Reading: Belgic Confession Articles 1-7
Reproduced below are the first seven articles of a Reformation (written in 1651) confession called The Belgic Confession. These articles give us a refined look at the development of the canon as the self-revelation of God. For the entire confession, please see http://www.crcna.org/welcome/beliefs/confessions/belgic-confession
We all believe in our hearts
and confess with our mouths
that there is a single
whom we call God--
and the overflowing source
of all good.
Article 2: The Means by Which We Know God
We know God by two means:
First, by the creation, preservation, and government
of the universe,
since that universe is before our eyes
like a beautiful book
in which all creatures,
great and small,
are as letters
to make us ponder
the invisible things of God:
God's eternal power and divinity,
as the apostle Paul says in Romans 1:20.
All these things are enough to convict humans
and to leave them without excuse.
Second, God makes himself known to us more clearly
by his holy and divine Word,
as much as we need in this life,
for God's glory
and for our salvation.
Article 3: The Written Word of God
We confess that this Word of God
was not sent nor delivered "by human will,”
but that "men and women moved by the Holy Spirit
spoke from God,”
as Peter says.1
Afterward our God--
with special care
for us and our salvation--
commanded his servants, the prophets and apostles,
to commit this revealed Word to writing.
God, with his own finger,
wrote the two tables of the law.
Therefore we call such writings
holy and divine Scriptures.
Article 4: The Canonical Books
We include in the Holy Scripture the two volumes
of the Old and New Testaments.
They are canonical books
with which there can be no quarrel at all.
In the church of God the list is as follows:
In the Old Testament,
the five books of Moses--
Genesis, Exodus, Leviticus, Numbers, Deuteronomy;
the books of Joshua, Judges, and Ruth;
the two books of Samuel, and two of Kings;
the two books of Chronicles, called Paralipomenon;
the first book of Ezra; Nehemiah, Esther, Job;
the Psalms of David;
the three books of Solomon--
Proverbs, Ecclesiastes, and the Song;
the four major prophets--
Isaiah, Jeremiah*, Ezekiel, Daniel;
and then the other twelve minor prophets--
Hosea, Joel, Amos, Obadiah,
Jonah, Micah, Nahum, Habakkuk,
Zephaniah, Haggai, Zechariah, Malachi.
In the New Testament,
the four gospels--
Matthew, Mark, Luke, and John;
the Acts of the Apostles;
the fourteen letters of Paul--
to the Romans;
the two letters to the Corinthians;
to the Galatians, Ephesians, Philippians, and Colossians;
the two letters to the Thessalonians;
the two letters to Timothy;
to Titus, Philemon, and to the Hebrews;
the seven letters of the other apostles--
one of James;
two of Peter;
three of John;
one of Jude;
and the Revelation of the apostle John.
* "Jeremiah” here includes the Book of Lamentations as well as the Book of Jeremiah.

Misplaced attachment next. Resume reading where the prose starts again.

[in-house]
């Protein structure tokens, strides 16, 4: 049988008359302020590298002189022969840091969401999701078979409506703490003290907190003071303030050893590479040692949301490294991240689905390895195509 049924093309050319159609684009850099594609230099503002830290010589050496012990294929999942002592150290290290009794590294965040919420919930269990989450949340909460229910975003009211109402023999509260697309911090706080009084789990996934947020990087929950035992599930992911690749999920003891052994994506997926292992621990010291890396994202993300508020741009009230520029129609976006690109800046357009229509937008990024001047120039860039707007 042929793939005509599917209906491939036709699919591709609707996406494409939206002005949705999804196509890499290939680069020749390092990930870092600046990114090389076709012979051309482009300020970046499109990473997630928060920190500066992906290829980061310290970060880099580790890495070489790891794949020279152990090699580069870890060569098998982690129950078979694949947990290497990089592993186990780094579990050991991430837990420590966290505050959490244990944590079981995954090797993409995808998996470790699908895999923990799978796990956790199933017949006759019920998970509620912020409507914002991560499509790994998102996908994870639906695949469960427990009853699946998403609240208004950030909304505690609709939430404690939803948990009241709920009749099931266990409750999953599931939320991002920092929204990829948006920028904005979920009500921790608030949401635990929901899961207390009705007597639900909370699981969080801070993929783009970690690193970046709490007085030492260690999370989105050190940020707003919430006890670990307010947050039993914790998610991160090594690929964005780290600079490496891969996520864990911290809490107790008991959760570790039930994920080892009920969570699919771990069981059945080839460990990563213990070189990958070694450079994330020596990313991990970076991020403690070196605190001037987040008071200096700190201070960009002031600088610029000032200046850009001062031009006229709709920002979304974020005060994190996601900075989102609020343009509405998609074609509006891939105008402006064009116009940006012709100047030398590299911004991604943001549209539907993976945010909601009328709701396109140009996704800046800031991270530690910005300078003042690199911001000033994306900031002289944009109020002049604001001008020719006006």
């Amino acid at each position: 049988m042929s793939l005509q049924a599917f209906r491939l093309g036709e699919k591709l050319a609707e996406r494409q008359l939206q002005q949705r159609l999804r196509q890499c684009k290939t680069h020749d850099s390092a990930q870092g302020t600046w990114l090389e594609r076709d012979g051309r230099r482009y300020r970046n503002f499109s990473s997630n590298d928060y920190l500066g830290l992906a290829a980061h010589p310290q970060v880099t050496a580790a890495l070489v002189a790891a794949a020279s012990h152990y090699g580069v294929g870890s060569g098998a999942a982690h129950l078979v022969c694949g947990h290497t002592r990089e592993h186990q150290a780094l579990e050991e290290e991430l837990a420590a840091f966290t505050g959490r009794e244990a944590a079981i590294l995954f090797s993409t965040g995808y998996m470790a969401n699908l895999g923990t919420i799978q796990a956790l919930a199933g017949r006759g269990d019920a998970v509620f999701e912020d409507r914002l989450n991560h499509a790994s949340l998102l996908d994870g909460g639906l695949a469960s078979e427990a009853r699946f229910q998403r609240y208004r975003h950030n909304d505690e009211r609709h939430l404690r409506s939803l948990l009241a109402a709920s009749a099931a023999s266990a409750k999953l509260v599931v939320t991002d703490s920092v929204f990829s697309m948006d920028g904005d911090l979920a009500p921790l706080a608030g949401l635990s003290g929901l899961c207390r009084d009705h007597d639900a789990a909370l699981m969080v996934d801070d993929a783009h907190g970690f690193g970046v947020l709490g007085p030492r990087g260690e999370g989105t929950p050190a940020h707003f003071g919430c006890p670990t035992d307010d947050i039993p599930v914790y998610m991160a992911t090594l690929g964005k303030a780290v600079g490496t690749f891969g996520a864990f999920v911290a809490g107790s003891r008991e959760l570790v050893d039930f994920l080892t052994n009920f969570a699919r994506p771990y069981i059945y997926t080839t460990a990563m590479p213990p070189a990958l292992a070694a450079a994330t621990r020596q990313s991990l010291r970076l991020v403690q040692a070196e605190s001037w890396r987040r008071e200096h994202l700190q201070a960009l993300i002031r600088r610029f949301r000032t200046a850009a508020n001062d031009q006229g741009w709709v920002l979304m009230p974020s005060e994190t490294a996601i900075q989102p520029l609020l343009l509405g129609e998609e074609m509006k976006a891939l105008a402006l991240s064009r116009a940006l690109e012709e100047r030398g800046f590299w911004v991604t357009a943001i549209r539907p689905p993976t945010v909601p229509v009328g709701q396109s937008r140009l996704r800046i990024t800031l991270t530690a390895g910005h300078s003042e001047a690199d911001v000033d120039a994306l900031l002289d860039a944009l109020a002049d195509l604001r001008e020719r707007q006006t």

Article 5: The Authority of Scripture
We receive all these books
and these only
as holy and canonical,
for the regulating, founding, and establishing
of our faith.
And we believe
without a doubt
all things contained in them--
not so much because the church
receives and approves them as such
but above all because the Holy Spirit
testifies in our hearts
that they are from God,
and also because they
to be from God.
For even the blind themselves are able to see
that the things predicted in them
Article 6: The Difference Between Canonical and Apocryphal Books
We distinguish between these holy books
and the apocryphal ones,
which are the third and fourth books of Esdras;
the books of Tobit, Judith, Wisdom, Jesus Sirach, Baruch;
what was added to the Story of Esther;
the Song of the Three Children in the Furnace;
the Story of Susannah;
the Story of Bel and the Dragon;
the Prayer of Manasseh;
and the two books of Maccabees.
The church may certainly read these books
and learn from them
as far as they agree with the canonical books.
But they do not have such power and virtue
that one could confirm
from their testimony
any point of faith or of the Christian religion.
Much less can they detract
from the authority
of the other holy books.
Article 7: The Sufficiency of Scripture
that this Holy Scripture contains
the will of God completely
and that everything one must believe
to be saved
is sufficiently taught in it.
For since the entire manner of service
which God requires of us
is described in it at great length,
even an apostle
or an angel from heaven,
as Paul says--2
ought to teach other than
what the Holy Scriptures have
already taught us.
For since it is forbidden
to add to the Word of God,
or take anything away from it,3
it is plainly demonstrated
that the teaching is perfect
and complete in all respects.
Therefore we must not consider human writings--
no matter how holy their authors may have been--
equal to the divine writings;
nor may we put custom,
nor the majority,
nor the passage of times or persons,
nor councils, decrees, or official decisions
above the truth of God,
for truth is above everything else.
For all human beings are liars by nature
and more vain than vanity itself.
Therefore we reject with all our hearts
everything that does not agree
with this infallible rule,
as we are taught to do by the apostles
when they say,
"Test the spirits
to see if they are from God,”4
"Do not receive into the house
or welcome anyone
who comes to you
and does not bring this teaching.”5
3Deut. 12:32; Rev. 22:18-19
41 John 4:1
52 John 10